*Warning: Minor spoilers ahead*
My longtime bestie B. and I settled in to co-watch the first episode of the new HBO miniseries The Undoing the other night from our respective homes, connected via phone. (B. asked that I not use his full name, because as an entertainment reporter, he doesn’t want to “out” his decidedly non-profesh and sacred love for a certain ex-Mrs. Tom Cruise.) I wanted to watch it with him both for his deep scholarship in film and unbridled admiration for Nicole Kidman, the series’ star along with Hugh Grant. Would he help me appreciate—or eviscerate—the thriller? Here’s what we experienced.
1. What’s This Miniseries About?
It’s about big movie stars doing their prestige TV thing. Produced by David E. Kelly who also produced Big Little Lies, this show carries the same expensive scent: wealthy people (a professional couple and their private-school son), fancy locations (a Manhattan townhouse, an arty penthouse) and a murder. B. coos from the beginning about the moody theme music (also part of the BLL formula.) “That’s Nicole singing, isn’t it beautiful?” he says reminding me that I’d also heard her sing in Moulin Rouge.
We joke that I’ll need to count the number of times he gasps from Nicole’s beauty in the episode, and yet I am the first one to involuntarily murmur, Oh! at the opening shot of her looking in the bathroom mirror; even a non-superfan like me has to admit, she’s absolutely luminous. And her return to cascading natural curls suits her.
We follow Nicole downstairs to meet her pediatric oncologist husband (Hugh Grant) and tween son for breakfast in a soaring brownstone parlor. Everyone’s dressed in tweedy rich person day wear, and the room’s walls appear to be expensively refinished original woodwork. (“The show is basically Manhattan porn,” B. observes.) We follow Nicole to her office, where she’s listening to a client in her therapy practice criticize a boyfriend who has done her wrong. “An attractive man comes along, and judgment be gone,” Nicole says, summing up the woman’s behavior. Or is this foreshadowing?
A private-school fundraising meeting follows. Here, our gracious flame-haired Nicole joins a table of affluent blonde women with all the gentleness of field hockey forwards. There’s also a dark-haired mom, Elena Alves, who is new to the group, being whispered about as having a son “on scholarship.” Elena is quiet, tending to the baby in her arms, when she suddenly whips out her boob and begins breastfeeding right at the table where the other women are haggling over silent auction items. There are eye rolls all around…and, not to side with the landed gentry, but B. and I agree there is something “off” about doing this right under the noses of the ladies who lunch.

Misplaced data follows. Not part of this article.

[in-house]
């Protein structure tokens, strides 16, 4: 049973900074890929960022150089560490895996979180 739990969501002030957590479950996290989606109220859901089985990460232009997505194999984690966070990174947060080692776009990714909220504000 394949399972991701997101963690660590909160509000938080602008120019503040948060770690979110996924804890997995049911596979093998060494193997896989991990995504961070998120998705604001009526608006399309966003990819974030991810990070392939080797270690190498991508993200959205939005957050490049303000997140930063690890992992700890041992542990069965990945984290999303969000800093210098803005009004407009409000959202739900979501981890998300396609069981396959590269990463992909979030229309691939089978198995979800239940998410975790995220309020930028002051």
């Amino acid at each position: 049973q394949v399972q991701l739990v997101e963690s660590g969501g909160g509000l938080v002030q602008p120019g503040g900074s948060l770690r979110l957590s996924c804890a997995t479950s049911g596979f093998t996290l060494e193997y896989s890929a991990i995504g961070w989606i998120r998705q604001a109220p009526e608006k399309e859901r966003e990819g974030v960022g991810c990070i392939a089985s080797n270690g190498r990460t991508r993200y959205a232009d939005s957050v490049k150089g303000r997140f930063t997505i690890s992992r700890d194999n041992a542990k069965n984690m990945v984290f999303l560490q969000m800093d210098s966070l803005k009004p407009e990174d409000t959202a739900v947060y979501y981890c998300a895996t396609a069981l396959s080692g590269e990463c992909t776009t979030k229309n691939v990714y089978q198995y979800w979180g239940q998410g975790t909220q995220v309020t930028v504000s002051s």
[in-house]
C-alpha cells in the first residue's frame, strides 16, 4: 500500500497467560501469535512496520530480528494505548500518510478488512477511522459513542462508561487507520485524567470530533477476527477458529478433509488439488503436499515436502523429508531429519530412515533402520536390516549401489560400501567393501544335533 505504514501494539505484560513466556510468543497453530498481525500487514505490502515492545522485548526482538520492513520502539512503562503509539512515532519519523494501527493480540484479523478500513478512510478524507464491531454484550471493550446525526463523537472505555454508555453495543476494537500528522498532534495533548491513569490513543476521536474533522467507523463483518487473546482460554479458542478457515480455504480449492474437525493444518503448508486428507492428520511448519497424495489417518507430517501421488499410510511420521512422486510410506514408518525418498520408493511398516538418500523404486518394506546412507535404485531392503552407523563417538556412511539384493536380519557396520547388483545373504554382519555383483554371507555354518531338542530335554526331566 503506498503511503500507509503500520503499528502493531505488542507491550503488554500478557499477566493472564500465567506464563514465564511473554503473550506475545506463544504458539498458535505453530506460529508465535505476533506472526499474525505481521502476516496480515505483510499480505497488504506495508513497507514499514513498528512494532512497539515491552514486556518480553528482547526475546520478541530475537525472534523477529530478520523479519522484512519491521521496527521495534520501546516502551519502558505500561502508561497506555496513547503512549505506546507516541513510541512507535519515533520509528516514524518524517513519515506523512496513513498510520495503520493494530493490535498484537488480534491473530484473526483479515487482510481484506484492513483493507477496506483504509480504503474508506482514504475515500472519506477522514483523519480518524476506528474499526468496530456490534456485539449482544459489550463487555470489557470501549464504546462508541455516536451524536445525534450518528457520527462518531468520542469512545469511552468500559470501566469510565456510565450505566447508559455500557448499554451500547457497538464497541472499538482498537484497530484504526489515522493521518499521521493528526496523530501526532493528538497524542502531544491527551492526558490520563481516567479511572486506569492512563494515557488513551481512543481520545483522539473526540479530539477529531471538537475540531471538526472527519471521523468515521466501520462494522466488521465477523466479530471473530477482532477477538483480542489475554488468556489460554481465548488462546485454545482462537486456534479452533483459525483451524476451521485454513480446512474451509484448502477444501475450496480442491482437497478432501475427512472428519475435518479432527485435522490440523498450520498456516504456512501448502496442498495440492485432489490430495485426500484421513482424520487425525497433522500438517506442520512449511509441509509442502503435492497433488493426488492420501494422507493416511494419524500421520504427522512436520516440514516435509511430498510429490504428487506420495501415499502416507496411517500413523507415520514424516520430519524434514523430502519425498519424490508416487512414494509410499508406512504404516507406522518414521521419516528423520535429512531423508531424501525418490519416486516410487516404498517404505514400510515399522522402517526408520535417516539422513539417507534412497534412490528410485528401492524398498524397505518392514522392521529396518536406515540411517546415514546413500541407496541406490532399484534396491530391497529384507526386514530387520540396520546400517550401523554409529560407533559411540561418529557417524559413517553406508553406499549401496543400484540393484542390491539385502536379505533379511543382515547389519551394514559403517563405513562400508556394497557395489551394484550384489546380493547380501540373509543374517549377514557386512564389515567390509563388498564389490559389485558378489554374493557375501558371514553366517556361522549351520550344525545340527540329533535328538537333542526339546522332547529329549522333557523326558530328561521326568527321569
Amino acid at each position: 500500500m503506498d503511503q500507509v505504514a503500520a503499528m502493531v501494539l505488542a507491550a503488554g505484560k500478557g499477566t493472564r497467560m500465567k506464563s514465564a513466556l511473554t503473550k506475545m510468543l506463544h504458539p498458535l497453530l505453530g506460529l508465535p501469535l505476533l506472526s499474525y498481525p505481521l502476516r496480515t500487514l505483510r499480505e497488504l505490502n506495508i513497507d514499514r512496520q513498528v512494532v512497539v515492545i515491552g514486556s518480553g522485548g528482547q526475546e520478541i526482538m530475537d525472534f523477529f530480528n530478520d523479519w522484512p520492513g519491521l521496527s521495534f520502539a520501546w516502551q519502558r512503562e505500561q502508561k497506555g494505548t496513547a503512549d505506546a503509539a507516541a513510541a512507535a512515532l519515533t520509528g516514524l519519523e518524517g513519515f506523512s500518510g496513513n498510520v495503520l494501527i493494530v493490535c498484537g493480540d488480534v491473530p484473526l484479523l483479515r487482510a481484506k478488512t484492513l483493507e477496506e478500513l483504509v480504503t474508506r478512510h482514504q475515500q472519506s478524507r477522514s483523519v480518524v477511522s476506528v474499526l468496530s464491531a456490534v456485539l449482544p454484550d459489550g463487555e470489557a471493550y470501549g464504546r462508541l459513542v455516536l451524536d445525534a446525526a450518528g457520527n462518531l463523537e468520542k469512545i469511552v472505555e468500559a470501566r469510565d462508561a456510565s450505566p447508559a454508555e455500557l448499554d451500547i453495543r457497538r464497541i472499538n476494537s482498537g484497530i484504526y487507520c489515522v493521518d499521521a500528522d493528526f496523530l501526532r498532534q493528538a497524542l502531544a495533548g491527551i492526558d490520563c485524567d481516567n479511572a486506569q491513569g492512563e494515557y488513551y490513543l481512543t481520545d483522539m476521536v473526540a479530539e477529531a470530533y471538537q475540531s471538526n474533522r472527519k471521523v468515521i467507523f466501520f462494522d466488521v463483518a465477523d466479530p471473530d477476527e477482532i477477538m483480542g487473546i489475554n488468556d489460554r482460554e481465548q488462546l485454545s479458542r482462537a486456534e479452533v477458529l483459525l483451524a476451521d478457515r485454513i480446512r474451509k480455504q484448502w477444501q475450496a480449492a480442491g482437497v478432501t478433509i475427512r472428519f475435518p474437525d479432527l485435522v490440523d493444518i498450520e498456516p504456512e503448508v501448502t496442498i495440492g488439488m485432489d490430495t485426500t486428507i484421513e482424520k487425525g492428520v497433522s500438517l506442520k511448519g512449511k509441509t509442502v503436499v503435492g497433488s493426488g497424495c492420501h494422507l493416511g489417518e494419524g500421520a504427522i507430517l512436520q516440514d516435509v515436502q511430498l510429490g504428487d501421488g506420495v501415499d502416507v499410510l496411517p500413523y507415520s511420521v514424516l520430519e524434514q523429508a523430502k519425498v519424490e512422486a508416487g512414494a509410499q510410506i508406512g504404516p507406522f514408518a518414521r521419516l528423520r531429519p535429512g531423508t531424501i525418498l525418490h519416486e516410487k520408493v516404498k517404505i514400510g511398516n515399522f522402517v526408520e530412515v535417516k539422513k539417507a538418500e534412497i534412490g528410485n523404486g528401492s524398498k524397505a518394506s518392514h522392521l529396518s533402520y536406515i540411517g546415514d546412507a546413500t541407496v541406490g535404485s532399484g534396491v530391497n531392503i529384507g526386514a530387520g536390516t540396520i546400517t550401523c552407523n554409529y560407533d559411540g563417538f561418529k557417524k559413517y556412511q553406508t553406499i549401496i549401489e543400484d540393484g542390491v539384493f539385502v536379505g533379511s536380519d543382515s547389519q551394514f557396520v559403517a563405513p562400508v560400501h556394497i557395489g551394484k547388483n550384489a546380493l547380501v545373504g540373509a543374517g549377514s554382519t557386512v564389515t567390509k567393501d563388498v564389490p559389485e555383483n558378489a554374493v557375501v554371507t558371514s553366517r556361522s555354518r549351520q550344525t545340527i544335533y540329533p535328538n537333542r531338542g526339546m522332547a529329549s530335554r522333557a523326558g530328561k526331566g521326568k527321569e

Later, at the school fundraiser itself, B. and I gasp in unison: Nicole is wearing an appliqued velvet cape over a metallic, pleated gown which reveals tasteful side boob. Oop, now poor Elena runs by, tearful. Even though the fundraiser site, a private home, is as large and bright as an aircraft hangar, Elena and Nicole share a private moment in the powder room, and she thanks Nicole for comforting her, but doesn’t say why she’s crying. (Oh, and when Nicole rides the elevator downstairs with Elena to make sure she's okay, Elena inexplicably takes Nicole's head in her hands and kisses her on the lips to thank her.) A little later, Nicole flashes back on a scene at her gym where Elena, standing in front of her completely nude with her leg perched on a bench, asks Nicole if she makes her feel uncomfortable. Well, Elena is certainly making us viewers uncomfortable, and continues to do so the next morning when her fourth-grader son discovers her gruesomely murdered.
Police begin questioning everyone from the fundraiser, which was the last place Elena was seen. Did Nicole notice anything special, they ask? And when will your husband, who you said never met her, be back from his business trip?
2. So, Will We Watch Again?
With its creepy vibe of foreboding and a central female character in peril whose stability may be in question, this Golden Age of Television drama draws comparisons to the Golden Age of Movies (think Rosemary’s Baby or Dressed to Kill). Here the central figure is played by an Academy Award-winning great (Kidman won in 2002 for The Hours) who is inspired to act up a storm (close-ups of her eyeballs and frightened face are prominent). So the entertainment is twofold: How will the story reveal itself, and also how will our Nicole interpret her character? Add to those pluses Grant, whose late-career renaissance has catapulted him from being just a lightweight rom-com charmer to a layered and believable antihero.
Additionally, we’re introduced to Nicole’s character’s father, played by Donald Sutherland, who before being known as Kiefer’s dad was a respected movie star in ‘70s thrillers including Klute and Don’t Look Now. Why would he be cast unless he’s somehow responsible? Or is Hugh Grant the killer? Maybe instead, Nicole’s character goes into a fugue state and knocks the woman off? You get the feeling there’s no plot twist that’s beyond the pale, and since there are only six episodes in the mini-series, we won’t have to wait too long to find out.
And superfan B.’s assessment? Since Nicole is a gay icon, great beauty and accomplished actor who radiates warmth, he thinks this is exactly what we need to be watching right now. “Nicole is so beautiful and kind and good,” he says. “She makes me think that the world is an okay place.” I’m hoping that her character doesn’t turn out to be a psycho killer or related to a sociopath, for my BFF’s quarantine-era mood uplift. In any case, we’ll definitely keep watching to find out.